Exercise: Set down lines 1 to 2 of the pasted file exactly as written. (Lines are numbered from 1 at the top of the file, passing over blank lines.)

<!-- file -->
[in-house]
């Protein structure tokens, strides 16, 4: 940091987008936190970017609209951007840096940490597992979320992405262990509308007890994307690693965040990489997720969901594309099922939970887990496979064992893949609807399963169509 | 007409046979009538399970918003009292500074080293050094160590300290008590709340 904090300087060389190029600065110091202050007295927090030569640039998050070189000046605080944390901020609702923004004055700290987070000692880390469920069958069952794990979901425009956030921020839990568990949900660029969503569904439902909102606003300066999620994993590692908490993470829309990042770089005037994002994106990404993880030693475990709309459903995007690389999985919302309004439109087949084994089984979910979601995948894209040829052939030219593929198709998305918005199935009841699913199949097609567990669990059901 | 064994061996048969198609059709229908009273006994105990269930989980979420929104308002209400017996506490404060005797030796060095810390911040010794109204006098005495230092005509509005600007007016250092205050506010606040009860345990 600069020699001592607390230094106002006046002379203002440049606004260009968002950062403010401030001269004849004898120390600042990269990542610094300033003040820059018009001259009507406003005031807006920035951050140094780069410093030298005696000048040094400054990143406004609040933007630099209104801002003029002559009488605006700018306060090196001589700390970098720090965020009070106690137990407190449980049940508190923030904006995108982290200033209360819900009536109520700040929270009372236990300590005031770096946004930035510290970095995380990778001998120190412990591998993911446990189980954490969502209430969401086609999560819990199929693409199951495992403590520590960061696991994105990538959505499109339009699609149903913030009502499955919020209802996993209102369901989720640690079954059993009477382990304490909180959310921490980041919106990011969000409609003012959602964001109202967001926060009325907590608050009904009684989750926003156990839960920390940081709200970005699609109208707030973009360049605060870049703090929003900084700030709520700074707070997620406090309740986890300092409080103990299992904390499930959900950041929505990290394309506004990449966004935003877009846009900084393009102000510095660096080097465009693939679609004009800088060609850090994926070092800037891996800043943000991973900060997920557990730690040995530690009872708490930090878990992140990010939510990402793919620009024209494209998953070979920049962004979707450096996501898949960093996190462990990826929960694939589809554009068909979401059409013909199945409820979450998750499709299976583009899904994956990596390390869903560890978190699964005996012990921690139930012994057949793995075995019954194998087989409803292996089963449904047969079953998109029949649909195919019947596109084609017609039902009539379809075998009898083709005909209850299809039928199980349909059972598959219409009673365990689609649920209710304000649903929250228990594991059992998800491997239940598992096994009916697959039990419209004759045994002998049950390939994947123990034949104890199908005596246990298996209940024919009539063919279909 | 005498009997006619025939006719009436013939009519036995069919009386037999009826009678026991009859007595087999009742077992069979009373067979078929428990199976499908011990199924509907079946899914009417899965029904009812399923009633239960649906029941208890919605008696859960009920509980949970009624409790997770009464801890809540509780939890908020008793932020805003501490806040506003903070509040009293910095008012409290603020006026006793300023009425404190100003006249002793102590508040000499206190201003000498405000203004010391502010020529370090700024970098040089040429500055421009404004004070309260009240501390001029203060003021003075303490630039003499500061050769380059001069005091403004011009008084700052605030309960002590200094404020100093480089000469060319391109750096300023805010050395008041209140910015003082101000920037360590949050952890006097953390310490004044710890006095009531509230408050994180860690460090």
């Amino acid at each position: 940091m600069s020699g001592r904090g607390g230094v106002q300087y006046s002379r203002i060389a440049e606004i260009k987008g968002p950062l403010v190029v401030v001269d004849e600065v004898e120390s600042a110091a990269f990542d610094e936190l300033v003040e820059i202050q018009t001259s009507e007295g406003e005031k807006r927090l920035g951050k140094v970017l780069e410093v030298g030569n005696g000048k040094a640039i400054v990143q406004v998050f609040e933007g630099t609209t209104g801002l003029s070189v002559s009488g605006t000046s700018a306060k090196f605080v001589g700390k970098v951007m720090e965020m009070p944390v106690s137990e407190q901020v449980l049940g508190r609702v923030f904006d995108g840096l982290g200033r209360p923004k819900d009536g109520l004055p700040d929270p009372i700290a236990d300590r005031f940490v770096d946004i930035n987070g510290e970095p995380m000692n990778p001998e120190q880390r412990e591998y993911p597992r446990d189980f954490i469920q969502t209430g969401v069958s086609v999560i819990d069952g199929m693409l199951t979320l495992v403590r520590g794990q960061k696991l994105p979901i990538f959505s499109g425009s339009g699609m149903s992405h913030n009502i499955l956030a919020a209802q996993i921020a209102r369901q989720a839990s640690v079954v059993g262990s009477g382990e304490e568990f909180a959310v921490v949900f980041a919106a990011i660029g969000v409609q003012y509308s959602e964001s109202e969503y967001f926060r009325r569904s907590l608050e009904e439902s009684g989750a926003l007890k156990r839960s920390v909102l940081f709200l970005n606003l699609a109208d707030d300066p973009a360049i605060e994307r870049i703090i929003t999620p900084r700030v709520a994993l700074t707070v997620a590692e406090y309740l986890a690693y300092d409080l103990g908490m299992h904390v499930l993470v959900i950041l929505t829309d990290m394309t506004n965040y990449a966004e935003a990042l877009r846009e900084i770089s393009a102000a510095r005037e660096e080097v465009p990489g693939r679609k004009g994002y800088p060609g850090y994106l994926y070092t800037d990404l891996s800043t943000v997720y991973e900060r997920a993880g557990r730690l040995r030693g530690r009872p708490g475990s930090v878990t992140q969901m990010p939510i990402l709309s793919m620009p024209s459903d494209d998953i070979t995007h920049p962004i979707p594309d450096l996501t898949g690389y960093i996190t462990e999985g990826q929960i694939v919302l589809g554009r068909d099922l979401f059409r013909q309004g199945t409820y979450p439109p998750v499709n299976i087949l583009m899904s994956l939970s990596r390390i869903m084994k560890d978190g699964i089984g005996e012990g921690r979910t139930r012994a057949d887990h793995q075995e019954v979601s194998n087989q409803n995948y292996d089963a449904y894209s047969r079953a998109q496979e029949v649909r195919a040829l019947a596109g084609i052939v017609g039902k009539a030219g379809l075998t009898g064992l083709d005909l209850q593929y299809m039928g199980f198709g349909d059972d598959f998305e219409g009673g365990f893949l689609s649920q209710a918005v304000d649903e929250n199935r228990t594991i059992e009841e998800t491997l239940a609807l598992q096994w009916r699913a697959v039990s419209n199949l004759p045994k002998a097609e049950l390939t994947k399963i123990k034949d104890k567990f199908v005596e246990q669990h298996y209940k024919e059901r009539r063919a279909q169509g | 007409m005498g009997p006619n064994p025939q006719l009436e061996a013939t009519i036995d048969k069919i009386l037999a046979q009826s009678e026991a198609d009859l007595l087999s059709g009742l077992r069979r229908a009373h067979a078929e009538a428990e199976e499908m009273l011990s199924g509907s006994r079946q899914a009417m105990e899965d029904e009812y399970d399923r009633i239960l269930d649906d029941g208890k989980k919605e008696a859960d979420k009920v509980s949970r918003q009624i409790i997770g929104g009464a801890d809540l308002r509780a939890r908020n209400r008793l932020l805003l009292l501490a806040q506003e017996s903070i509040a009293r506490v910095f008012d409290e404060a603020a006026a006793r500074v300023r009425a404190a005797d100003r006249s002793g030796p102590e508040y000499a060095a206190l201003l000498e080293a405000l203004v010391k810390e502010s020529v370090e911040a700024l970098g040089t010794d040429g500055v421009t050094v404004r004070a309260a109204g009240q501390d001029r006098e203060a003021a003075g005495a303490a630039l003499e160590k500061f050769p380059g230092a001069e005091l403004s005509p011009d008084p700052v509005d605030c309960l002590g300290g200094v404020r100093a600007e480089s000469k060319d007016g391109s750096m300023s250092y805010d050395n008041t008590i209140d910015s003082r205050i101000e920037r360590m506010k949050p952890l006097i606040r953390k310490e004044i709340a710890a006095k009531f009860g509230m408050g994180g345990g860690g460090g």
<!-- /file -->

[in-house]
């Protein structure tokens, strides 16, 4: 940091987008936190970017609209951007840096940490597992979320992405262990509308007890994307690693965040990489997720969901594309099922939970887990496979064992893949609807399963169509 | 007409046979009538399970918003009292500074080293050094160590300290008590709340 904090300087060389190029600065110091202050007295927090030569640039998050070189000046605080944390901020609702923004004055700290987070000692880390469920069958069952794990979901425009956030921020839990568990949900660029969503569904439902909102606003300066999620994993590692908490993470829309990042770089005037994002994106990404993880030693475990709309459903995007690389999985919302309004439109087949084994089984979910979601995948894209040829052939030219593929198709998305918005199935009841699913199949097609567990669990059901 | 064994061996048969198609059709229908009273006994105990269930989980979420929104308002209400017996506490404060005797030796060095810390911040010794109204006098005495230092005509509005600007007016250092205050506010606040009860345990 600069020699001592607390230094106002006046002379203002440049606004260009968002950062403010401030001269004849004898120390600042990269990542610094300033003040820059018009001259009507406003005031807006920035951050140094780069410093030298005696000048040094400054990143406004609040933007630099209104801002003029002559009488605006700018306060090196001589700390970098720090965020009070106690137990407190449980049940508190923030904006995108982290200033209360819900009536109520700040929270009372236990300590005031770096946004930035510290970095995380990778001998120190412990591998993911446990189980954490969502209430969401086609999560819990199929693409199951495992403590520590960061696991994105990538959505499109339009699609149903913030009502499955919020209802996993209102369901989720640690079954059993009477382990304490909180959310921490980041919106990011969000409609003012959602964001109202967001926060009325907590608050009904009684989750926003156990839960920390940081709200970005699609109208707030973009360049605060870049703090929003900084700030709520700074707070997620406090309740986890300092409080103990299992904390499930959900950041929505990290394309506004990449966004935003877009846009900084393009102000510095660096080097465009693939679609004009800088060609850090994926070092800037891996800043943000991973900060997920557990730690040995530690009872708490930090878990992140990010939510990402793919620009024209494209998953070979920049962004979707450096996501898949960093996190462990990826929960694939589809554009068909979401059409013909199945409820979450998750499709299976583009899904994956990596390390869903560890978190699964005996012990921690139930012994057949793995075995019954194998087989409803292996089963449904047969079953998109029949649909195919019947596109084609017609039902009539379809075998009898083709005909209850299809039928199980349909059972598959219409009673365990689609649920209710304000649903929250228990594991059992998800491997239940598992096994009916697959039990419209004759045994002998049950390939994947123990034949104890199908005596246990298996209940024919009539063919279909 | 005498009997006619025939006719009436013939009519036995069919009386037999009826009678026991009859007595087999009742077992069979009373067979078929428990199976499908011990199924509907079946899914009417899965029904009812399923009633239960649906029941208890919605008696859960009920509980949970009624409790997770009464801890809540509780939890908020008793932020805003501490806040506003903070509040009293910095008012409290603020006026006793300023009425404190100003006249002793102590508040000499206190201003000498405000203004010391502010020529370090700024970098040089040429500055421009404004004070309260009240501390001029203060003021003075303490630039003499500061050769380059001069005091403004011009008084700052605030309960002590200094404020100093480089000469060319391109750096300023805010050395008041209140910015003082101000920037360590949050952890006097953390310490004044710890006095009531509230408050994180860690460090």